The State of Washington, as part of a State Innovation Model (SIM) grant, is changing the payment model within state employee health insurance plans. The system is moving away from traditional fee-for-service reimbursement to value-based payment, through insurance design (the creation of accountable care network insurance products) and bundled payment strategies. New plans were rolled out in January 2016 (enrollment occurred in late 2015), with the stated goal of getting 80% of state employees covered by plans that contain value-based purchasing within the next 5 years. The goal of payment reform is to improve member experience, member health, and cut costs. However, changing health insurance during employment can, directly and indirectly, change labor market outcomes. Decreasing costs of insurance could lead people to remain in the state-employment sector longer. However, it could also influence retirement timing, by changing the relative costs of insurance through improving health.
This paper examines who switches to value-based insurance, where the insurance explicitly decreases premiums without changing out-of-pocket costs. We find that the peak age for switching insurance plans is 35–45, even among the subsample of individuals who would not need to change their usual sources of care. Second, we look at the labor market activity – both leaving the state-employee sector and retiring from state-employment – and find that younger workers with value-based insurance plans are less likely to leave state employment. Further, we find evidence of value-based insurance, available at a reduced cost to both employees and retirees, leads to a shifting downward in the distribution of retirement age. While these findings support the existence of both the price and income effects, the effect sizes are rather small.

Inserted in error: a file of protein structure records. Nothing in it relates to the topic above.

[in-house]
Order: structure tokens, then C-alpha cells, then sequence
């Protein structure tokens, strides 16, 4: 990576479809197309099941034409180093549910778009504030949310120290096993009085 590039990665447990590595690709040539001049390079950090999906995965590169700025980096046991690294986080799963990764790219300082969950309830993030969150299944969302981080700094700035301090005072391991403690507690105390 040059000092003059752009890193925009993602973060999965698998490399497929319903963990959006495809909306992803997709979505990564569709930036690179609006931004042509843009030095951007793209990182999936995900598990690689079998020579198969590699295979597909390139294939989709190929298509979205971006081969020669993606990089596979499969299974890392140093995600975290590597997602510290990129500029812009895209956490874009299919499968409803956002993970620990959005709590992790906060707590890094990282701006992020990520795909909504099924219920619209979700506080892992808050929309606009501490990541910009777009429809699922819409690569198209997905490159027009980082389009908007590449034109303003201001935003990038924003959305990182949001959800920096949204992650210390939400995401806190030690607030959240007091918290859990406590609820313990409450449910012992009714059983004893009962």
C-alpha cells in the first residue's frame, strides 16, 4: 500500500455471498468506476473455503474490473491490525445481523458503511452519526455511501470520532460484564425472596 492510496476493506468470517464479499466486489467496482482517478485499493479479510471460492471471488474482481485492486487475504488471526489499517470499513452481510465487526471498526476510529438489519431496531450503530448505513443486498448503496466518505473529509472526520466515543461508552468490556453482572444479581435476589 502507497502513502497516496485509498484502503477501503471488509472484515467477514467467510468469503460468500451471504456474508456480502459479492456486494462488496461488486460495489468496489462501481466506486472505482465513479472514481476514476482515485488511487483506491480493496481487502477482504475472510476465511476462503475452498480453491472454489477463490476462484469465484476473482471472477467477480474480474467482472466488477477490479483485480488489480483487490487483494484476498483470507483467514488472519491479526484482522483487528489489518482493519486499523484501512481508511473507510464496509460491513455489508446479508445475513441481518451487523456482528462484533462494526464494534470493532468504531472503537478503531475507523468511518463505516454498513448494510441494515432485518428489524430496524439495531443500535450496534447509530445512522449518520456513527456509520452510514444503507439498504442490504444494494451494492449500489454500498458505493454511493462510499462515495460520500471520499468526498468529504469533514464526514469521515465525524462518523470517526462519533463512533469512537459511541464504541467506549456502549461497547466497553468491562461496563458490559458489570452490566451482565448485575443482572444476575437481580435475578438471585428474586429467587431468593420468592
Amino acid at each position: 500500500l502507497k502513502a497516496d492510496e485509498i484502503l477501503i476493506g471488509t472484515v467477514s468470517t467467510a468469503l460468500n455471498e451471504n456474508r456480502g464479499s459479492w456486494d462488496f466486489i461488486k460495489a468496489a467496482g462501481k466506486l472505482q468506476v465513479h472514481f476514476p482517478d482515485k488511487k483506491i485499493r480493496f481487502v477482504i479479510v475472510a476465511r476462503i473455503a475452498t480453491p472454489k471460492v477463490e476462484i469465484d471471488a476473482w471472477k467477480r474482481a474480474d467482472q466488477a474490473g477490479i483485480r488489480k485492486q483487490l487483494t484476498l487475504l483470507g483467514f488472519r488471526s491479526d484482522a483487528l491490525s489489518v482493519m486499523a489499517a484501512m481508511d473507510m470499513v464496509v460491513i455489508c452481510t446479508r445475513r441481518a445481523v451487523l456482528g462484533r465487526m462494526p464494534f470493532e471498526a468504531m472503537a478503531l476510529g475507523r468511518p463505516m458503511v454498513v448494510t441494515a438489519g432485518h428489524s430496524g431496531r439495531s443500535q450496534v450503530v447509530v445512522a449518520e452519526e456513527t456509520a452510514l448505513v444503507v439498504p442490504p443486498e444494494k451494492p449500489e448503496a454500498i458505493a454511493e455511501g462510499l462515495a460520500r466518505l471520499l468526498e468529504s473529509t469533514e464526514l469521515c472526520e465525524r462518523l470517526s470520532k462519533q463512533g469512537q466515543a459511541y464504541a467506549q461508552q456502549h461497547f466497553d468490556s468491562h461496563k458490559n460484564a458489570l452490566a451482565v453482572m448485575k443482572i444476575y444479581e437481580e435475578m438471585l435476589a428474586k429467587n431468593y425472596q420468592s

Coe, NB, “Impact of Health Plan Reforms in Washington on Employment Decisions.” Journal of Pension Economics and Finance. 2019, 1-15, DOI: 10.1017/S1474747219000143
Coverage Gaps and Cost-Shifting for Work-Related Injury and Illness: Who Bears the Financial Burden?
This article details the ways in which financial burden imposed by work-related injury/illness, and points out areas which are under-researched to focus policy efforts where improvement is most needed.
Sears, JM, AT Edmonds, NB Coe, “Coverage Gaps and Cost-Shifting for Work-Related Injury and Illness: Who Bears the Financial Burden?” Medical Care Research and Review. 2019. April. DOI: 10.1177/1077558719845726. PMID: 31018756